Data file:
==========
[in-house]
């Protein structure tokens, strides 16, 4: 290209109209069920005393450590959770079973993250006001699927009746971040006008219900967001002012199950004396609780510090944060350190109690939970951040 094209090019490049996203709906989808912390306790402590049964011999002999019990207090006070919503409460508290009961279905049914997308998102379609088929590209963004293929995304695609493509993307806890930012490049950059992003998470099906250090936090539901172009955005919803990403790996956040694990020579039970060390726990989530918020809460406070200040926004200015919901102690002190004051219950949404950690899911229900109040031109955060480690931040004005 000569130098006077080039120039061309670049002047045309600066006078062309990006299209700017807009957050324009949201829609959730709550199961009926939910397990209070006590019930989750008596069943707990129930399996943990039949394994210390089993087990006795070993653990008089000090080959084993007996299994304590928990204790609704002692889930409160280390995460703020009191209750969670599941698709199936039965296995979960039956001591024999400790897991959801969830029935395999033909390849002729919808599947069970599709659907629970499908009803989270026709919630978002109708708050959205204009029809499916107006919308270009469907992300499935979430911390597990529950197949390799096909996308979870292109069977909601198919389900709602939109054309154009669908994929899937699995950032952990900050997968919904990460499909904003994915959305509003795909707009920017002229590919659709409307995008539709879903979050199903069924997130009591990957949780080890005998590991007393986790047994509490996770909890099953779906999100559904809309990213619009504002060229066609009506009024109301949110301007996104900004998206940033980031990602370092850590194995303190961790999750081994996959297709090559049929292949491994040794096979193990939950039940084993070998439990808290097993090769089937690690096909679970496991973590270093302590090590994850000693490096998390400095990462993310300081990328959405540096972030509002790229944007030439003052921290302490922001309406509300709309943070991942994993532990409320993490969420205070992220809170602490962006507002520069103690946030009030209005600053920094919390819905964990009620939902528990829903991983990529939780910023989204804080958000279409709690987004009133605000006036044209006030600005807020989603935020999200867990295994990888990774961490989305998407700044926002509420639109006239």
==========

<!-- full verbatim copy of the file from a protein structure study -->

[in-house]
């Protein structure tokens, strides 16, 4: 290209109209069920005393450590959770079973993250006001699927009746971040006008219900967001002012199950004396609780510090944060350190109690939970951040 094209090019490049996203709906989808912390306790402590049964011999002999019990207090006070919503409460508290009961279905049914997308998102379609088929590209963004293929995304695609493509993307806890930012490049950059992003998470099906250090936090539901172009955005919803990403790996956040694990020579039970060390726990989530918020809460406070200040926004200015919901102690002190004051219950949404950690899911229900109040031109955060480690931040004005 000569130098006077080039120039061309670049002047045309600066006078062309990006299209700017807009957050324009949201829609959730709550199961009926939910397990209070006590019930989750008596069943707990129930399996943990039949394994210390089993087990006795070993653990008089000090080959084993007996299994304590928990204790609704002692889930409160280390995460703020009191209750969670599941698709199936039965296995979960039956001591024999400790897991959801969830029935395999033909390849002729919808599947069970599709659907629970499908009803989270026709919630978002109708708050959205204009029809499916107006919308270009469907992300499935979430911390597990529950197949390799096909996308979870292109069977909601198919389900709602939109054309154009669908994929899937699995950032952990900050997968919904990460499909904003994915959305509003795909707009920017002229590919659709409307995008539709879903979050199903069924997130009591990957949780080890005998590991007393986790047994509490996770909890099953779906999100559904809309990213619009504002060229066609009506009024109301949110301007996104900004998206940033980031990602370092850590194995303190961790999750081994996959297709090559049929292949491994040794096979193990939950039940084993070998439990808290097993090769089937690690096909679970496991973590270093302590090590994850000693490096998390400095990462993310300081990328959405540096972030509002790229944007030439003052921290302490922001309406509300709309943070991942994993532990409320993490969420205070992220809170602490962006507002520069103690946030009030209005600053920094919390819905964990009620939902528990829903991983990529939780910023989204804080958000279409709690987004009133605000006036044209006030600005807020989603935020999200867990295994990888990774961490989305998407700044926002509420639109006239």